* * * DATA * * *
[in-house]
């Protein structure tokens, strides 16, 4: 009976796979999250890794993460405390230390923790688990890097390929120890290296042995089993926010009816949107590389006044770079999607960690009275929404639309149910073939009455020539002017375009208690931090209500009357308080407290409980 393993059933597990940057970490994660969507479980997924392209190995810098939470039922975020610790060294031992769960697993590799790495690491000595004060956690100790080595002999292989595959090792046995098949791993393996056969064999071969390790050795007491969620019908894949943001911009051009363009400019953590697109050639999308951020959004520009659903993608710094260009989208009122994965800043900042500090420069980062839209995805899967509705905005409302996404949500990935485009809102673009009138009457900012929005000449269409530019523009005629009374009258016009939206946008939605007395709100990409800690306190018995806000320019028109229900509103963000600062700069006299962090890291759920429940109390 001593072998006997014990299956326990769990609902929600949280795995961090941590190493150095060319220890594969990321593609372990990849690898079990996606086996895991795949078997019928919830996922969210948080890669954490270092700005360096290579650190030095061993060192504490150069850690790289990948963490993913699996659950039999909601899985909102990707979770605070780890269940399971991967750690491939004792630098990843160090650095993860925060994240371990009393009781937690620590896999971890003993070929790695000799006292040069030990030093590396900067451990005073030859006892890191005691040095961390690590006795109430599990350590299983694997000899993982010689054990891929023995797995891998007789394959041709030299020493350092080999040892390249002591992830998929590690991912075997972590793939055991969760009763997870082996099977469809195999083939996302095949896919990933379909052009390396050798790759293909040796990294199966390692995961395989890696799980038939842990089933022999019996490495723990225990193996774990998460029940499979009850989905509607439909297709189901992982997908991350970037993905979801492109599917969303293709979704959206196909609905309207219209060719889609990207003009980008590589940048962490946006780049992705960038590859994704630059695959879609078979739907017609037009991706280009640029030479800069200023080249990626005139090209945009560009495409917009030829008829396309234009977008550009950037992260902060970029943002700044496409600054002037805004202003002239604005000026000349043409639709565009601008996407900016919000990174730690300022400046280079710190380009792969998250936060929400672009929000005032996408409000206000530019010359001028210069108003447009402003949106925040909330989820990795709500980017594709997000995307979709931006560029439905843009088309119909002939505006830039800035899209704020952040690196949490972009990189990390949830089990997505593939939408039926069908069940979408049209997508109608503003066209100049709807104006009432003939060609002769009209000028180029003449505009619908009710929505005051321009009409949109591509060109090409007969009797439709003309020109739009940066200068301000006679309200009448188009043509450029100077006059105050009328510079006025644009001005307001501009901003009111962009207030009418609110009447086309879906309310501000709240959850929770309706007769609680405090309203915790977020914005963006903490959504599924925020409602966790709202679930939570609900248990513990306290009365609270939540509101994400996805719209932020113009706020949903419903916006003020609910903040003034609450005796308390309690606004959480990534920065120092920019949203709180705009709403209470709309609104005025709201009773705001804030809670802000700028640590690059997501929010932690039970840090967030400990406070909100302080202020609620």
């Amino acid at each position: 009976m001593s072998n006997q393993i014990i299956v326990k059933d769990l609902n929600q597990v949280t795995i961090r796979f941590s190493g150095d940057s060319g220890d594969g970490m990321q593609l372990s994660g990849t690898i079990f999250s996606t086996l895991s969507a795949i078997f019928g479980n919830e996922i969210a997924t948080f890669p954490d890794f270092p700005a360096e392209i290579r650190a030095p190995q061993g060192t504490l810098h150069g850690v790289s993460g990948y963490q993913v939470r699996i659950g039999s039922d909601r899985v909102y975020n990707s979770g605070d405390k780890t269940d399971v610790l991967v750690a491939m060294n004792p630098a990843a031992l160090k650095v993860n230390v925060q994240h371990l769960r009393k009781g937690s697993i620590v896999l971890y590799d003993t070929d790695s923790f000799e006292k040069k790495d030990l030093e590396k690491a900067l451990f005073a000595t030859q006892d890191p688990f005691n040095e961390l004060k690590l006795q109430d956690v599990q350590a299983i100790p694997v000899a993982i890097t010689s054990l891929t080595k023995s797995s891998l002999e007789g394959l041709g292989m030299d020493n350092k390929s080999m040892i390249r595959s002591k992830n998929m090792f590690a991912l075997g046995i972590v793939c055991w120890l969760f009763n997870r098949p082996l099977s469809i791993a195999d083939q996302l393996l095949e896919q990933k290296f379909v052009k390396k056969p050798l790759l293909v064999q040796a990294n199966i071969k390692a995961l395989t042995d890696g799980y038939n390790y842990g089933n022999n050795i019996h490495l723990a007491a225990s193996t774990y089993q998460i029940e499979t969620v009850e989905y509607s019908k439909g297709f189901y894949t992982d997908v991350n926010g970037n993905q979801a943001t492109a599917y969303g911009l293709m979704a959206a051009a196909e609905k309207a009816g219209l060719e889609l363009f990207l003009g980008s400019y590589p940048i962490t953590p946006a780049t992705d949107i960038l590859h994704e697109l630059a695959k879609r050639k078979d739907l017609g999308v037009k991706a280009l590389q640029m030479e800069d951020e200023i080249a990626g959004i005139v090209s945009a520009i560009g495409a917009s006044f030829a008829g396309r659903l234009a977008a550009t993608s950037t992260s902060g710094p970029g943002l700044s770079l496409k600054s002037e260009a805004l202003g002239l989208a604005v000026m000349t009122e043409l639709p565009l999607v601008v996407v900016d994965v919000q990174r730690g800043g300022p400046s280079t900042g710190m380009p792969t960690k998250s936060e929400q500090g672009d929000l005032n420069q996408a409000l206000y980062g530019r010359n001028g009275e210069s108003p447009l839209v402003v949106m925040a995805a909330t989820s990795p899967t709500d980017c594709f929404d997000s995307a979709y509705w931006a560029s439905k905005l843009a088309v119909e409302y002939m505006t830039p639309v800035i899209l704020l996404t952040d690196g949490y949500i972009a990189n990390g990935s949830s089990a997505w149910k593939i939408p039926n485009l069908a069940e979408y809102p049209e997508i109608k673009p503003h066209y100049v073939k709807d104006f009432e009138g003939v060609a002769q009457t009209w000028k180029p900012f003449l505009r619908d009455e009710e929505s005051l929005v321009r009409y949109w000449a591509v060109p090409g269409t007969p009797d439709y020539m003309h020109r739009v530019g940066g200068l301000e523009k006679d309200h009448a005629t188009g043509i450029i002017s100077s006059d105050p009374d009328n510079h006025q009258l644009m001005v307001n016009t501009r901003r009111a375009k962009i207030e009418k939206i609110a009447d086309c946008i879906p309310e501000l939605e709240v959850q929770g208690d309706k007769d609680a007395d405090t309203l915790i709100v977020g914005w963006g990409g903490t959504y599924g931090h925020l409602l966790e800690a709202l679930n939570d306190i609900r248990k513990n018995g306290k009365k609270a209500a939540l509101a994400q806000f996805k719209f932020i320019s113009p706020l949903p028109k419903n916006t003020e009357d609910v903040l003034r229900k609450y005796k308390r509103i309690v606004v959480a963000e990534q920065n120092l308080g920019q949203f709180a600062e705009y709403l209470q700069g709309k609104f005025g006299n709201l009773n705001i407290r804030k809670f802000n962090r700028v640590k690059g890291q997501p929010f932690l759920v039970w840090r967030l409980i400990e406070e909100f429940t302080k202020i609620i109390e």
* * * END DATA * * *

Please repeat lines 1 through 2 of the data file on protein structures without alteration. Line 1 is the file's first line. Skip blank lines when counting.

[in-house]
């Protein structure tokens, strides 16, 4: 009976796979999250890794993460405390230390923790688990890097390929120890290296042995089993926010009816949107590389006044770079999607960690009275929404639309149910073939009455020539002017375009208690931090209500009357308080407290409980 393993059933597990940057970490994660969507479980997924392209190995810098939470039922975020610790060294031992769960697993590799790495690491000595004060956690100790080595002999292989595959090792046995098949791993393996056969064999071969390790050795007491969620019908894949943001911009051009363009400019953590697109050639999308951020959004520009659903993608710094260009989208009122994965800043900042500090420069980062839209995805899967509705905005409302996404949500990935485009809102673009009138009457900012929005000449269409530019523009005629009374009258016009939206946008939605007395709100990409800690306190018995806000320019028109229900509103963000600062700069006299962090890291759920429940109390 001593072998006997014990299956326990769990609902929600949280795995961090941590190493150095060319220890594969990321593609372990990849690898079990996606086996895991795949078997019928919830996922969210948080890669954490270092700005360096290579650190030095061993060192504490150069850690790289990948963490993913699996659950039999909601899985909102990707979770605070780890269940399971991967750690491939004792630098990843160090650095993860925060994240371990009393009781937690620590896999971890003993070929790695000799006292040069030990030093590396900067451990005073030859006892890191005691040095961390690590006795109430599990350590299983694997000899993982010689054990891929023995797995891998007789394959041709030299020493350092080999040892390249002591992830998929590690991912075997972590793939055991969760009763997870082996099977469809195999083939996302095949896919990933379909052009390396050798790759293909040796990294199966390692995961395989890696799980038939842990089933022999019996490495723990225990193996774990998460029940499979009850989905509607439909297709189901992982997908991350970037993905979801492109599917969303293709979704959206196909609905309207219209060719889609990207003009980008590589940048962490946006780049992705960038590859994704630059695959879609078979739907017609037009991706280009640029030479800069200023080249990626005139090209945009560009495409917009030829008829396309234009977008550009950037992260902060970029943002700044496409600054002037805004202003002239604005000026000349043409639709565009601008996407900016919000990174730690300022400046280079710190380009792969998250936060929400672009929000005032996408409000206000530019010359001028210069108003447009402003949106925040909330989820990795709500980017594709997000995307979709931006560029439905843009088309119909002939505006830039800035899209704020952040690196949490972009990189990390949830089990997505593939939408039926069908069940979408049209997508109608503003066209100049709807104006009432003939060609002769009209000028180029003449505009619908009710929505005051321009009409949109591509060109090409007969009797439709003309020109739009940066200068301000006679309200009448188009043509450029100077006059105050009328510079006025644009001005307001501009901003009111962009207030009418609110009447086309879906309310501000709240959850929770309706007769609680405090309203915790977020914005963006903490959504599924925020409602966790709202679930939570609900248990513990306290009365609270939540509101994400996805719209932020113009706020949903419903916006003020609910903040003034609450005796308390309690606004959480990534920065120092920019949203709180705009709403209470709309609104005025709201009773705001804030809670802000700028640590690059997501929010932690039970840090967030400990406070909100302080202020609620």